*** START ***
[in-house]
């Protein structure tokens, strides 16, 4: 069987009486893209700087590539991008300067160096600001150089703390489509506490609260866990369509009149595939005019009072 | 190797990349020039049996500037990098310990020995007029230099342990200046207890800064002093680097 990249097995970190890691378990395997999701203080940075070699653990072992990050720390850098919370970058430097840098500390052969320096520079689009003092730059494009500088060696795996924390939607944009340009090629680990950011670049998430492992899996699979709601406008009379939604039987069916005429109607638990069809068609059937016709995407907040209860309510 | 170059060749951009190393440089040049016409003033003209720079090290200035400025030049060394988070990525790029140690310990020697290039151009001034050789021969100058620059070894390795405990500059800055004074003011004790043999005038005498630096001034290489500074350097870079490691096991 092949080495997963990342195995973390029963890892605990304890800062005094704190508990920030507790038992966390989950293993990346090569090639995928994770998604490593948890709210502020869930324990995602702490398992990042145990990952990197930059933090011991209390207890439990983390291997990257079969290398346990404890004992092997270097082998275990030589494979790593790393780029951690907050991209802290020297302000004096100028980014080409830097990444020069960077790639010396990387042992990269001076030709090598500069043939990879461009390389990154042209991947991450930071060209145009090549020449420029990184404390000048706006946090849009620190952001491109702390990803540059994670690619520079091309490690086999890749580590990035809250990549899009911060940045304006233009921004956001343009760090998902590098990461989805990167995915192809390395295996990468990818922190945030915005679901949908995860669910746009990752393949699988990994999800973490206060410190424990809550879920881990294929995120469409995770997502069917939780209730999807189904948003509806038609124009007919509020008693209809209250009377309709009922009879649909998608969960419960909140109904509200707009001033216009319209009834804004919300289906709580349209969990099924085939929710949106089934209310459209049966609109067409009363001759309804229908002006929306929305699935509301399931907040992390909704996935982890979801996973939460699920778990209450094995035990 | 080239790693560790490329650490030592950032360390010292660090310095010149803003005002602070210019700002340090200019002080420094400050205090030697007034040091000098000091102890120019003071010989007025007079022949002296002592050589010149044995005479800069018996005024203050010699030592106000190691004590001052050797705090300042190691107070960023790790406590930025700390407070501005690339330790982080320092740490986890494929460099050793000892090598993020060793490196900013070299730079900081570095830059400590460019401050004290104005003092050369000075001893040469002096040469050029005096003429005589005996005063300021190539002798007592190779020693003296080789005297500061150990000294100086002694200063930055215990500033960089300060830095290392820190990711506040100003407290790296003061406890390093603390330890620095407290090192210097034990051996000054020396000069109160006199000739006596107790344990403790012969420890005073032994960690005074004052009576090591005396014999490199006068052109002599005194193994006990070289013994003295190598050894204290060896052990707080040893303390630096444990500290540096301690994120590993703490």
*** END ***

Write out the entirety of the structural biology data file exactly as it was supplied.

[in-house]
């Protein structure tokens, strides 16, 4: 069987009486893209700087590539991008300067160096600001150089703390489509506490609260866990369509009149595939005019009072 | 190797990349020039049996500037990098310990020995007029230099342990200046207890800064002093680097 990249097995970190890691378990395997999701203080940075070699653990072992990050720390850098919370970058430097840098500390052969320096520079689009003092730059494009500088060696795996924390939607944009340009090629680990950011670049998430492992899996699979709601406008009379939604039987069916005429109607638990069809068609059937016709995407907040209860309510 | 170059060749951009190393440089040049016409003033003209720079090290200035400025030049060394988070990525790029140690310990020697290039151009001034050789021969100058620059070894390795405990500059800055004074003011004790043999005038005498630096001034290489500074350097870079490691096991 092949080495997963990342195995973390029963890892605990304890800062005094704190508990920030507790038992966390989950293993990346090569090639995928994770998604490593948890709210502020869930324990995602702490398992990042145990990952990197930059933090011991209390207890439990983390291997990257079969290398346990404890004992092997270097082998275990030589494979790593790393780029951690907050991209802290020297302000004096100028980014080409830097990444020069960077790639010396990387042992990269001076030709090598500069043939990879461009390389990154042209991947991450930071060209145009090549020449420029990184404390000048706006946090849009620190952001491109702390990803540059994670690619520079091309490690086999890749580590990035809250990549899009911060940045304006233009921004956001343009760090998902590098990461989805990167995915192809390395295996990468990818922190945030915005679901949908995860669910746009990752393949699988990994999800973490206060410190424990809550879920881990294929995120469409995770997502069917939780209730999807189904948003509806038609124009007919509020008693209809209250009377309709009922009879649909998608969960419960909140109904509200707009001033216009319209009834804004919300289906709580349209969990099924085939929710949106089934209310459209049966609109067409009363001759309804229908002006929306929305699935509301399931907040992390909704996935982890979801996973939460699920778990209450094995035990 | 080239790693560790490329650490030592950032360390010292660090310095010149803003005002602070210019700002340090200019002080420094400050205090030697007034040091000098000091102890120019003071010989007025007079022949002296002592050589010149044995005479800069018996005024203050010699030592106000190691004590001052050797705090300042190691107070960023790790406590930025700390407070501005690339330790982080320092740490986890494929460099050793000892090598993020060793490196900013070299730079900081570095830059400590460019401050004290104005003092050369000075001893040469002096040469050029005096003429005589005996005063300021190539002798007592190779020693003296080789005297500061150990000294100086002694200063930055215990500033960089300060830095290392820190990711506040100003407290790296003061406890390093603390330890620095407290090192210097034990051996000054020396000069109160006199000739006596107790344990403790012969420890005073032994960690005074004052009576090591005396014999490199006068052109002599005194193994006990070289013994003295190598050894204290060896052990707080040893303390630096444990500290540096301690994120590993703490």